Analysis / Gaza War Raises Israel-Turkey Risks

Israel-Turkey tensions rise (Archive)

The simmering tensions between Israel and Turkey are moving the two nations closer to a critical juncture. For now, a full rupture of ties remains unlikely. However, the Gaza war and Ankara’s unwavering support for Hamas are propelling the sides toward a dangerous confrontation.

Israel must not underestimate the intensity of President Erdogan’s animosity, warns Israeli expert Efrat Aviv. Turkey’s longtime ruler never acknowledged Israel’s right to exist and often resorts to virulent verbal attacks, she says.

Aviv notes that Erdogan held a major rally in support of Hamas on October 28, at the height of the Gaza war, further underscoring the strained ties with Israel. During the war, Erdogan denounced the Israeli campaign as one of the “greatest atrocities” of the century and compared Prime Minister Netanyahu to Hitler.

Ankara has also invested heavily in promoting radical views and anti-Israel sentiments in Jerusalem, another highly sensitive issue.

On a broader level, Aviv highlighted Turkey’s tendency to smear the West, America, and Israel while avoiding a similar tone against Russia. She predicted that Turkey is unlikely to remain neutral in a potential future world war.

Notably, this is not the first time experts raise concerns about a potential Turkish threat to Israel. An earlier study emphasized the need to closely monitor Turkey’s moves due to its evident hostility. The analysis also suggested that the Western world can no longer rely on Ankara as a trusted partner.

Israeli operations in Turkey?

Looking at the near term, tensions between Israel and Turkey could explode over the issue of Gaza and Hamas. Turkey maintains close ties with the terror group, offering political and economic support as well as other assistance.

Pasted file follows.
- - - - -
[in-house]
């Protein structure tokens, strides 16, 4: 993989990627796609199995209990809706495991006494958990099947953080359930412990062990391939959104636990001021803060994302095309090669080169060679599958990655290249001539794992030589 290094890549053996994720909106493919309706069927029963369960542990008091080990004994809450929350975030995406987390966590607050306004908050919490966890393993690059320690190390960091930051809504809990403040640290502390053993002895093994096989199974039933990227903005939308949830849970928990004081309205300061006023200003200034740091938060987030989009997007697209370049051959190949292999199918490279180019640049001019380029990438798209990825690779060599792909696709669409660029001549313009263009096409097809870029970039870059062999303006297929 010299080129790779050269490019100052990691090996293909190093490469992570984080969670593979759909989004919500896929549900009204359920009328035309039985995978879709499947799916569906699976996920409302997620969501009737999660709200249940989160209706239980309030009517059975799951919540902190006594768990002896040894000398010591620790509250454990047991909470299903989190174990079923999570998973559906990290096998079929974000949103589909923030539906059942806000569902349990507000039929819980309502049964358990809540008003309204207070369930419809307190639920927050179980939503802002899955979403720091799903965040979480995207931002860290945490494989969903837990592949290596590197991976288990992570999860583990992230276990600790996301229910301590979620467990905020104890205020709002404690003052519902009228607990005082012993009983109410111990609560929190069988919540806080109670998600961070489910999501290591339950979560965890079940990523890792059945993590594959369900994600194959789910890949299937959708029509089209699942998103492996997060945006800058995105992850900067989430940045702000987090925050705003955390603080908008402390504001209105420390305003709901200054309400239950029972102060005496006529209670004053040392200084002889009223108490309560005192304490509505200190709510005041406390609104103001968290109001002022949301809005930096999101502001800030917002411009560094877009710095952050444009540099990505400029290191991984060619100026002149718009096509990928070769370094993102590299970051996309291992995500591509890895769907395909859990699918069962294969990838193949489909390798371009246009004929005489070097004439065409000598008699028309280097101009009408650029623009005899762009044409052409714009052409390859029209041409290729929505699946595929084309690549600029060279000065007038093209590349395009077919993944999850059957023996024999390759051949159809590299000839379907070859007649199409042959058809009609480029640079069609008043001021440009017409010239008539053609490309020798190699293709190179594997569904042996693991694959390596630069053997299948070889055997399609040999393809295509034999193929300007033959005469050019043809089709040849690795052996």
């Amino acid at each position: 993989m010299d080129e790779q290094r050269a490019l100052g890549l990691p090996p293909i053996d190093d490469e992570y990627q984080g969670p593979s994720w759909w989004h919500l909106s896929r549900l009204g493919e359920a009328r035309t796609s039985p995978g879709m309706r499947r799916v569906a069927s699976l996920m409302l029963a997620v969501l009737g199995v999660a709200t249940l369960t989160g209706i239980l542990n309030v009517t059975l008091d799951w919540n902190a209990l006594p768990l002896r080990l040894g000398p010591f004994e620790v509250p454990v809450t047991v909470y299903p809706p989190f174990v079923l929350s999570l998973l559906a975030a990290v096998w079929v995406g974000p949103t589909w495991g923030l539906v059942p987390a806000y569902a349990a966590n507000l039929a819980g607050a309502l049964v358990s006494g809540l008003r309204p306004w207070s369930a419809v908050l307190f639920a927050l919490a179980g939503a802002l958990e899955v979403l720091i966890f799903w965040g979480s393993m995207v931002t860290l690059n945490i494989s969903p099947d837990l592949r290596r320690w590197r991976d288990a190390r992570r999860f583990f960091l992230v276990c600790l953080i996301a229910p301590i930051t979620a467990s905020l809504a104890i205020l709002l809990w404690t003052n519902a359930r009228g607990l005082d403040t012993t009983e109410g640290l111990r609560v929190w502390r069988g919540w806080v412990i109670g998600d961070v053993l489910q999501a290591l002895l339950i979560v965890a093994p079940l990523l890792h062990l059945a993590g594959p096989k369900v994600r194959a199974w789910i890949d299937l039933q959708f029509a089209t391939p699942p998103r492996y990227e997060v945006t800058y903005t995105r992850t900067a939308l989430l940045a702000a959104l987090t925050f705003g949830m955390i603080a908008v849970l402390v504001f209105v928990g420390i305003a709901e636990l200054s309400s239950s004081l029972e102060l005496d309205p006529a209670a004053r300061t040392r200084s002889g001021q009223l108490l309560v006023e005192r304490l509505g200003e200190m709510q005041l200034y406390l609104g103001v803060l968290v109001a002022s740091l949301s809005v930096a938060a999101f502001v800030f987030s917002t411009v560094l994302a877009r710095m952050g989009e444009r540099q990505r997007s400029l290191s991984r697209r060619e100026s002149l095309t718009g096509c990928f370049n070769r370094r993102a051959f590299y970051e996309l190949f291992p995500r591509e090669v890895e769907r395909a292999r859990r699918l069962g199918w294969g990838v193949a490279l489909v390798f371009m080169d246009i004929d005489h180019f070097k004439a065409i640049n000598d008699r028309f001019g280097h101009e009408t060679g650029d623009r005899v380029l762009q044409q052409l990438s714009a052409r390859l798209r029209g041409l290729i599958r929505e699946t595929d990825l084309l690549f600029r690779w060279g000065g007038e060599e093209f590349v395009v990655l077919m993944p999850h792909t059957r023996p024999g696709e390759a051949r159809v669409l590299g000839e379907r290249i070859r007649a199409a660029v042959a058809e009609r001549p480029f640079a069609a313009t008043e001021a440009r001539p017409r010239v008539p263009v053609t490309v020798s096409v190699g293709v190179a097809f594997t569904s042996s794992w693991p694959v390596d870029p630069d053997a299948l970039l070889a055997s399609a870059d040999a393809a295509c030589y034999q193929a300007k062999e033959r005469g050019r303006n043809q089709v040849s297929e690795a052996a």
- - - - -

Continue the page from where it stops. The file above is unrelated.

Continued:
Most recently, top Hamas leaders held a secret meeting in Turkey to coordinate their next steps in the Gaza war, Kan News reported.

Israel previously urged Turkey to expel Hamas members, without much success. However, Turkish support for Hamas before and after the October 7 massacre may lead Jerusalem to take stronger steps. Shin Bet chief Ronen Bar disclosed Israel’s plans to target the entire Hamas leadership abroad, even in Turkey.

Underscoring the explosive potential, the Turkish security services warned that targeting Hamas on Turkey’s home turf would have grave repercussions. Shortly thereafter, Erdogan said Israel would pay a “very heavy price” if it attempts to eliminate Hamas members on Turkish soil.

Regardless of its plans to hit Hamas chiefs abroad, Israel will have to make some hard decisions about its future relations with Turkey. While Ankara is an important regional power, it also positions itself as an increasingly hostile actor in Israel’s sphere of operations.

As the IDF continues to pound Hamas and demolish its Gaza terror base, the strain on Israel-Turkish ties is likely to intensify. Erdogan’s vocal and aggressive stance may escalate further, posing challenges and creating dangerous points of friction.